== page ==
“This is not meant to be a small thing. We gave up everything to do this. We want to bring the excitement back to guitar music.” That’s Ollie Walter of The Family Rain, letting NME in on just how serious he and his bandmates were about making their raucous rock’n’roll as feral, sleazy, glamorous and fun as possible.
Now’s the time for them to back up the bravado and deliver the goods: their debut LP ‘Under The Volcano’, produced by Kasabian and Arctic Monkeys cohort Jim Abbiss, is released on February 3, and singer Will Walter (Ollie’s brother – another sibling, Tim, plays drums) has compiled a handy track-by-track guide to the LP to go along the exclusive stream. You can also see them playing a live instore at Rough Trade East on February 5, before they headline the Garage for an NME Awards Show on February 11.
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This track is based around an Ibizan drum beat and bass line, with a guitar ripping over the top. We re-recorded it with Jim Abbiss who introduced a few golden touches. It’s called ‘Carnival’ because the vocal melody was written on a xylophone which sounded like a Mardi Gras!
Trust Me… I’m A Genius
This is the first track we put out there and the one that helped us get noticed. It’s a self glorifying whopper, inspired by the guitar hook in ‘Still D.R.E’. The vocals go down the ‘Helter Skelter’ route. It is, in short, a howl.
Feel Better (F.R.A.N.K.)
The trippiest song on the album. We wanted it to be a punk song with breakbeat drums. It’s was named after the drug hotline. Like most of the songs, the base of the track is one live take.
Don’t Waste Your Time On Me
One of our favourites on the album. It’s the most heartfelt song on the album in quite a sadistic way.
Reason To Die
A monster with the fattest groove on the record. Lyrically it is meant to make you feel a bit uneasy, which is an effect some of our favourite records have on us. There is a sitar hidden in the storm!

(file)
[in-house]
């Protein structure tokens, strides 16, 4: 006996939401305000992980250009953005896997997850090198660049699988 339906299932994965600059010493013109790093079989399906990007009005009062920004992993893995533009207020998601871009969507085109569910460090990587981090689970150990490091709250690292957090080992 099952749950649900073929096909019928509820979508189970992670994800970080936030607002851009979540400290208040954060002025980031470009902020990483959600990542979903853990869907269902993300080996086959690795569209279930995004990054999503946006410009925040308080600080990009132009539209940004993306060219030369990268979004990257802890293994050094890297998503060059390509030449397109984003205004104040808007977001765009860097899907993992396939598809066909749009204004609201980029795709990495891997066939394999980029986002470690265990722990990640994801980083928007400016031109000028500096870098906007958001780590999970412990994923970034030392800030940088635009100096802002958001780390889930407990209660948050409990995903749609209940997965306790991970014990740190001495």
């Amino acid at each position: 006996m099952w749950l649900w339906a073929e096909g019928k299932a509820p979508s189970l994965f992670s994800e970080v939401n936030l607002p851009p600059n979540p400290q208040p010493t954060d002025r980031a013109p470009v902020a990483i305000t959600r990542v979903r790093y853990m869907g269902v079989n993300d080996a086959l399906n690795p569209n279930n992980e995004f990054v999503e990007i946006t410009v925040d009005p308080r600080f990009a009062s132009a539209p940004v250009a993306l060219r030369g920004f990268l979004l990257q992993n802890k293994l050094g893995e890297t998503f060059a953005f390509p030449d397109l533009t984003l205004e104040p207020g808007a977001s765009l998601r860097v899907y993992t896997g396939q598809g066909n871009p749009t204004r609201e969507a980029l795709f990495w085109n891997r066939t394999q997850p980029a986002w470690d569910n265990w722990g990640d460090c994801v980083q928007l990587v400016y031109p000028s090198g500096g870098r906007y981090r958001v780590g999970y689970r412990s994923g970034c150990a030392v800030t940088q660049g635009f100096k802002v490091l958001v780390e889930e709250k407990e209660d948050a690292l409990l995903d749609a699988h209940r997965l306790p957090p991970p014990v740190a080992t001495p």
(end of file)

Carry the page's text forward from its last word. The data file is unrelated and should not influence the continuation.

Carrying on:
Probably one of the lighter moments, although the subject matter is pretty dark. It is essentially about a stalker. The chorus draws on a bit of The Beatles, a bit of The Cribs. It’s become a bit of a live favourite alongside ‘Pushing It’.
On My Back
This song is a written about the ball and chain obsession people have to music, us included. It is Tim’s favourite bit of drumming on the record. There is also an ancient drum machine hidden in the track. The handclaps in this song made a few palms bleed.
This was originally quite a sombre song, the main riff idea was written by Tim on piano. However, me and Ollie got hold of it in the basement and it went through a bit of a transformation, got a lot heavier and is now probably one of the toughest sounding songs on the record. Sombre is definitely not the word.
The vocals on the intro to this song were recorded into a kids toy whilst Will was lying on the floor of the studio. We wanted the verses to have a Strokes feel. During the outro the song really opens up and gets anthemic, however it is not an anthem.
All The Best
We wanted to end the album on a tear jerker but didn’t want to lay down a traditional acoustic ballad. We experimented with a kind of Phil Spector Wall Of Sound meets Motown. We wanted to end the album with a track which meant we could go anywhere with the next one.
Preorder The Family Rain, ‘Under The Volcano’ here